But then the author of the article says that Aristotle wrote that virtue is to take on material accomplishments. I disagree. Looks, money, and fame do NOT give you happiness. They make life easier for you, but having an easy life is worse than having a hard life. It makes you weak. It makes you depend on your material accomplishments for support. You are, then, not a strong person. You are weakened because your life is easy.

Aristotle is just as biased as any other philosopher. You can't hold him in esteem because his name is famous. I think he coveted money and fame and that made him happy; he also lived in the greco-roman era where education and social status affected whether you ate stale bread and water or drank wine and ate many meals for your evening meal. He lived in the city. And in such an institution as he was in, one needed money and fame to survive or live happily, to merely be able to afford decent food.

Today, food is easily accessed. Just work at any paying job, and you can afford to eat decent, healthful food. Work out and eat healthy, copious amounts of food and you'll become healthy physically. Mentally, you must stress yourself to grow, just like you must stress your muscles for them to grow. And Emotionally, you must be stressed to advance emotionally. College provides much of this stress. But, unfortunately, after college, you get stuck in the rut of life unless you make the effort to constantly teach yourself new things, constantly work out, constantly make every experience a learning experience. A lot of people get this, but not all.

Happiness depends on your health/advancement physically, emotionally, mentally, and socially. Not on wealth, good looks, or status.
I don't think Aristotle disagrees with you about that. He implies that a certain amount of money is a prerequisite to happiness; I don't think anyone would disagree with this. The reason I bring him up is not because he's famous, but because he advances what I think may be missing from your account of happiness. It seems like you're understanding happiness as something that a person possesses in private, by themselves, outside of the context of society; and it seems like you're understanding it as a kind of perpetual increase of strength. Aristotle points out the way in which happiness is on the one hand inextricably bound up with all sorts of involvements--not just property, but more significantly family and friends--and that the kind of satisfaction that one seeks from honor or private moral self-perfection can ultimately prove unsatisfying in comparison to a more contemplative life.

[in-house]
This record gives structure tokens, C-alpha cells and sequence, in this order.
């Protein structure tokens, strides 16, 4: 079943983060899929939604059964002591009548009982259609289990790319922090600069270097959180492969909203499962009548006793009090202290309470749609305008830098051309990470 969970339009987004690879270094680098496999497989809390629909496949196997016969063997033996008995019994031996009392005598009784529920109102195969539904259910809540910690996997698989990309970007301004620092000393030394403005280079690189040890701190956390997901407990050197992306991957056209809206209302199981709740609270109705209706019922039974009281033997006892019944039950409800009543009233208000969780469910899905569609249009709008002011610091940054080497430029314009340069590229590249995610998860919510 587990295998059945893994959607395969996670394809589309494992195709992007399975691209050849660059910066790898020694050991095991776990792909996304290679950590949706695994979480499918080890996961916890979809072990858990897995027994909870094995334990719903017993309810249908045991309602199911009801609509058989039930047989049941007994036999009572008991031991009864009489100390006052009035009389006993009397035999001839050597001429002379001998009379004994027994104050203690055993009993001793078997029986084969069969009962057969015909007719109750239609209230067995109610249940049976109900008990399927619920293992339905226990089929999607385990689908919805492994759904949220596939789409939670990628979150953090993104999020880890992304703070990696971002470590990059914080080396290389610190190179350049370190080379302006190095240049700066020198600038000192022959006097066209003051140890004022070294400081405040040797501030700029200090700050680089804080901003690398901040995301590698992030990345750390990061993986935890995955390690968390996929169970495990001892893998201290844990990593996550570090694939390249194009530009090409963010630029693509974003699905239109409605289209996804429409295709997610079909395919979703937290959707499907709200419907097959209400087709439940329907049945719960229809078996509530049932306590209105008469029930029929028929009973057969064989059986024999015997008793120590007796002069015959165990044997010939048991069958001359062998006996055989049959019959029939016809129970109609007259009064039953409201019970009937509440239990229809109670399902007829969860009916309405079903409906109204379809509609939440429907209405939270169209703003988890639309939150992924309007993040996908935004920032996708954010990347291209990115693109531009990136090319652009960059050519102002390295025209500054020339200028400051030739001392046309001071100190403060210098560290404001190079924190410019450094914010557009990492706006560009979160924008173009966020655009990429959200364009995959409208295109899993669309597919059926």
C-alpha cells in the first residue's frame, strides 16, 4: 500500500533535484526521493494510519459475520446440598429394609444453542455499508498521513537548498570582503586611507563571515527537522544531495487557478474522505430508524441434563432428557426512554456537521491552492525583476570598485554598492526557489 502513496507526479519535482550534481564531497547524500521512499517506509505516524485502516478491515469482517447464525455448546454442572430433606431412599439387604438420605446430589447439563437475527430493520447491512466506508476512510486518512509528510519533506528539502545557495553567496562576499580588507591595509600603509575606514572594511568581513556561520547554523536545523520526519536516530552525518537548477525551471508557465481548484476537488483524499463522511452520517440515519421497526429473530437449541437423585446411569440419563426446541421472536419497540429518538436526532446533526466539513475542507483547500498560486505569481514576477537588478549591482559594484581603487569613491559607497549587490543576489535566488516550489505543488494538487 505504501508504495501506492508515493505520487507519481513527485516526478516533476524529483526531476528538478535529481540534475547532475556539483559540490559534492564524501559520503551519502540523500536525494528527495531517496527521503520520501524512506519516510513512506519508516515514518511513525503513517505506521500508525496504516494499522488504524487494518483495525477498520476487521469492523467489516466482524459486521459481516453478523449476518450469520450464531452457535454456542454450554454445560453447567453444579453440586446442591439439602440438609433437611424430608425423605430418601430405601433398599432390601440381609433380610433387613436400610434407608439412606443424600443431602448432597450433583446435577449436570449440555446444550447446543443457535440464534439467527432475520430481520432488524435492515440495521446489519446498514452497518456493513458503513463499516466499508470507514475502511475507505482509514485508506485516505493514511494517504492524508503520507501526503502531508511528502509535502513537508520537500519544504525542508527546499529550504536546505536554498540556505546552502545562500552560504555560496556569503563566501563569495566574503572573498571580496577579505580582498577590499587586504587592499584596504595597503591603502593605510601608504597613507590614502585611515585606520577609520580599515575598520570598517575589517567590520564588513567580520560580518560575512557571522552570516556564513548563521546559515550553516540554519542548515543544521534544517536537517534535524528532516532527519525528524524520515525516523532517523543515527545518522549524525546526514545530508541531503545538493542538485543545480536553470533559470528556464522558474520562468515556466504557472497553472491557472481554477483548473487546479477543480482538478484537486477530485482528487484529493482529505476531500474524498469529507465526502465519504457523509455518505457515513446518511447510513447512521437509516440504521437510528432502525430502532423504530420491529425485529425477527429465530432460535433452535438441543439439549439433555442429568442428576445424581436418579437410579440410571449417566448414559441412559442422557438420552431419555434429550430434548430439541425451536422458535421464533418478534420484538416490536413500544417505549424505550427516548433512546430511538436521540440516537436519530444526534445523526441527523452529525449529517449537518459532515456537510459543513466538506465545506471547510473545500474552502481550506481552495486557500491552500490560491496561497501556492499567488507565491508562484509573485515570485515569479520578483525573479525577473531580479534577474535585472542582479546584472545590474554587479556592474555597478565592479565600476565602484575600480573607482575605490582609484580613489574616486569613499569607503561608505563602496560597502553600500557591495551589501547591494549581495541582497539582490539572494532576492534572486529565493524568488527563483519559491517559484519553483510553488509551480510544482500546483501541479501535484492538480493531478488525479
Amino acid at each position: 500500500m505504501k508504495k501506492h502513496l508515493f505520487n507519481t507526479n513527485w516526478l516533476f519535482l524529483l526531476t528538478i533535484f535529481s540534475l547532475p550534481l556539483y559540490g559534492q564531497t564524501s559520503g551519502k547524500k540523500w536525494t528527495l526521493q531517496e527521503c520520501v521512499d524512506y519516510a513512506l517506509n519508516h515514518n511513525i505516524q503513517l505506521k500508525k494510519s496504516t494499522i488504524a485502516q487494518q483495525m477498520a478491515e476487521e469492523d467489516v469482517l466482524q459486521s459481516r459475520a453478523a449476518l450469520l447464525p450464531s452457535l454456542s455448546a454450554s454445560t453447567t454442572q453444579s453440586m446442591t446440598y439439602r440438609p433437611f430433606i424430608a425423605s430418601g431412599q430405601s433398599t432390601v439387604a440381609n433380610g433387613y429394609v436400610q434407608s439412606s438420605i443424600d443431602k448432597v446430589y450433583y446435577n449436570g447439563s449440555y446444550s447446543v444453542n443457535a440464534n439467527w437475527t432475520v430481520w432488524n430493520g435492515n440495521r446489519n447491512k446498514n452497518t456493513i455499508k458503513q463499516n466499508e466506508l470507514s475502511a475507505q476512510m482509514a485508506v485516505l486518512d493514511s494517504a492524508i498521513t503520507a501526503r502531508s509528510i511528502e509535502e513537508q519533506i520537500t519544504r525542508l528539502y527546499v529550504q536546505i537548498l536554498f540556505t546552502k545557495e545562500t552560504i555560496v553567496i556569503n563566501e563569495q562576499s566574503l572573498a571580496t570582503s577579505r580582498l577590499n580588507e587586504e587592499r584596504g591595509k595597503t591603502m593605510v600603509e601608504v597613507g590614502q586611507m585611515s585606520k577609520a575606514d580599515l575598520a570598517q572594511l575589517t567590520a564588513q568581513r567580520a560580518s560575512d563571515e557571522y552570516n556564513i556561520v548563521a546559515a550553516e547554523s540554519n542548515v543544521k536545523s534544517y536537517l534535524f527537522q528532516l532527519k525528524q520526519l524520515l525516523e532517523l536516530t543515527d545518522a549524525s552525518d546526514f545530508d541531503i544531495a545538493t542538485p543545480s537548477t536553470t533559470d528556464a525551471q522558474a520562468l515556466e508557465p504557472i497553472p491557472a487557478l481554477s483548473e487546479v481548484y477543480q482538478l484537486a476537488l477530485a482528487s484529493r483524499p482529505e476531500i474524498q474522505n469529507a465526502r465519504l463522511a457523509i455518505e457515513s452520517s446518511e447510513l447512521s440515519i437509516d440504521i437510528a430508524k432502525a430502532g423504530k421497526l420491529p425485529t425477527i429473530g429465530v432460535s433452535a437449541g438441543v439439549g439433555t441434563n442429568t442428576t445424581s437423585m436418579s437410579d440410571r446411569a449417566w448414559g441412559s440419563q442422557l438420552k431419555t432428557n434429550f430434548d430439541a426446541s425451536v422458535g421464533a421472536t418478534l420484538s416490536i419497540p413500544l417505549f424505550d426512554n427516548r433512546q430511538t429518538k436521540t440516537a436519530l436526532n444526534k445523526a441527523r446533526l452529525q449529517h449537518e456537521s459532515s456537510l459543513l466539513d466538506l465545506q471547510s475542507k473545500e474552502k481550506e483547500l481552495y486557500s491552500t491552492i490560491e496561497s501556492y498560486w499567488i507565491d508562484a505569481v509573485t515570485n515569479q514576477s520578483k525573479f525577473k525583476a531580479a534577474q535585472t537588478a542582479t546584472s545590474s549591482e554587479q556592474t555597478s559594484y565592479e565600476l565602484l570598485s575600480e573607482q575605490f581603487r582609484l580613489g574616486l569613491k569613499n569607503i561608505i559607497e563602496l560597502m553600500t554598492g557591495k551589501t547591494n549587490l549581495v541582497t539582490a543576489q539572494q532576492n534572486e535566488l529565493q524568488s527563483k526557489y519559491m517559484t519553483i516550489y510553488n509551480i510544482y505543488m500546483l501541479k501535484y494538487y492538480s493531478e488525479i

Just another possibility to chew over; the Ethics is a good read.
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Old 11-19-2007, 12:14 AM
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Old 11-19-2007, 09:03 AM   #55
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Ross and Yael, I don't want to argue about philosophy really. I mean, we all have our set ideas and something like this cannot be resolved, due to our own experiences and differing opinions.

I do think, though, that it is better to experience life for yourself than depend on being told how to live it; though the Chinese proverbs are usually helpful in advancing your wisdom as well, don't get me wrong.
...
I do agree with Greg though, that a simple life brings the least stress and most potential for happiness; I guess how you are made happy though depends on your personality. I'm very calm and nonchalant. To me, everything happens the way it should.
There is a third alternative to experience and doing as you're told though; you can try to think through how to live your life in a way that gets away from your own experience.

Obviously, the ultimate goal of this is to acquire some sort of knowledge that you can apply to your own experiences; but philosophy (as the attempt to better know your own particular experience by means of better knowing universals) is a good way to step back and get perspective sometimes.

You make a good point when you say that what you're happy with depends on your personality; there definitely seem to be irreducible natural differences between what will make one person or another happy.
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Old 11-24-2007, 02:26 PM
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Old 11-27-2007, 09:42 PM   #56
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That sounds very reasonable.